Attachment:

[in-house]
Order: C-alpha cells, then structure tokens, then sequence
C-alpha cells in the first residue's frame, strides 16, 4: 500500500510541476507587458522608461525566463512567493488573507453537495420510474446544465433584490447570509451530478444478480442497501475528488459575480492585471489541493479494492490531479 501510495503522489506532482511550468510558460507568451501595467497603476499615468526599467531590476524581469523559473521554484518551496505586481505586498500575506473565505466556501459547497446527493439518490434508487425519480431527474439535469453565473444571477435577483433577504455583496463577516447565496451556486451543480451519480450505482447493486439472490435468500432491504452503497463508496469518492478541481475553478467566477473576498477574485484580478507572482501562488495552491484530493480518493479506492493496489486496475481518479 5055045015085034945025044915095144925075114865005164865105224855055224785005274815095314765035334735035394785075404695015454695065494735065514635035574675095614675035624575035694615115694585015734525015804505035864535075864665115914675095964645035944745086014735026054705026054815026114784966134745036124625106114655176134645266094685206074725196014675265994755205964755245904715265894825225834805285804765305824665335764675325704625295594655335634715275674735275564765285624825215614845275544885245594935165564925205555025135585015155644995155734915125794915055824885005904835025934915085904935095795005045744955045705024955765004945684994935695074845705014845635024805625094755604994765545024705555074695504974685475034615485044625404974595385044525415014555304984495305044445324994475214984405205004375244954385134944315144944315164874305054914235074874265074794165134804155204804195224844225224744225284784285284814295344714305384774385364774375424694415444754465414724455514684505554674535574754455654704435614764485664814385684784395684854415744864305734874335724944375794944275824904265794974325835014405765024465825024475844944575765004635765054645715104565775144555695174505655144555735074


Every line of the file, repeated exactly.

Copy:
[in-house]
Order: C-alpha cells, then structure tokens, then sequence
C-alpha cells in the first residue's frame, strides 16, 4: 500500500510541476507587458522608461525566463512567493488573507453537495420510474446544465433584490447570509451530478444478480442497501475528488459575480492585471489541493479494492490531479 501510495503522489506532482511550468510558460507568451501595467497603476499615468526599467531590476524581469523559473521554484518551496505586481505586498500575506473565505466556501459547497446527493439518490434508487425519480431527474439535469453565473444571477435577483433577504455583496463577516447565496451556486451543480451519480450505482447493486439472490435468500432491504452503497463508496469518492478541481475553478467566477473576498477574485484580478507572482501562488495552491484530493480518493479506492493496489486496475481518479 5055045015085034945025044915095144925075114865005164865105224855055224785005274815095314765035334735035394785075404695015454695065494735065514635035574675095614675035624575035694615115694585015734525015804505035864535075864665115914675095964645035944745086014735026054705026054815026114784966134745036124625106114655176134645266094685206074725196014675265994755205964755245904715265894825225834805285804765305824665335764675325704625295594655335634715275674735275564765285624825215614845275544885245594935165564925205555025135585015155644995155734915125794915055824885005904835025934915085904935095795005045744955045705024955765004945684994935695074845705014845635024805625094755604994765545024705555074695504974685475034615485044625404974595385044525415014555304984495305044445324994475214984405205004375244954385134944315144944315164874305054914235074874265074794165134804155204804195224844225224744225284784285284814295344714305384774385364774375424694415444754465414724455514684505554674535574754455654704435614764485664814385684784395684854415744864305734874335724944375794944275824904265794974325835014405765024465825024475844944575765004635765054645715104565775144555695174505655144555735074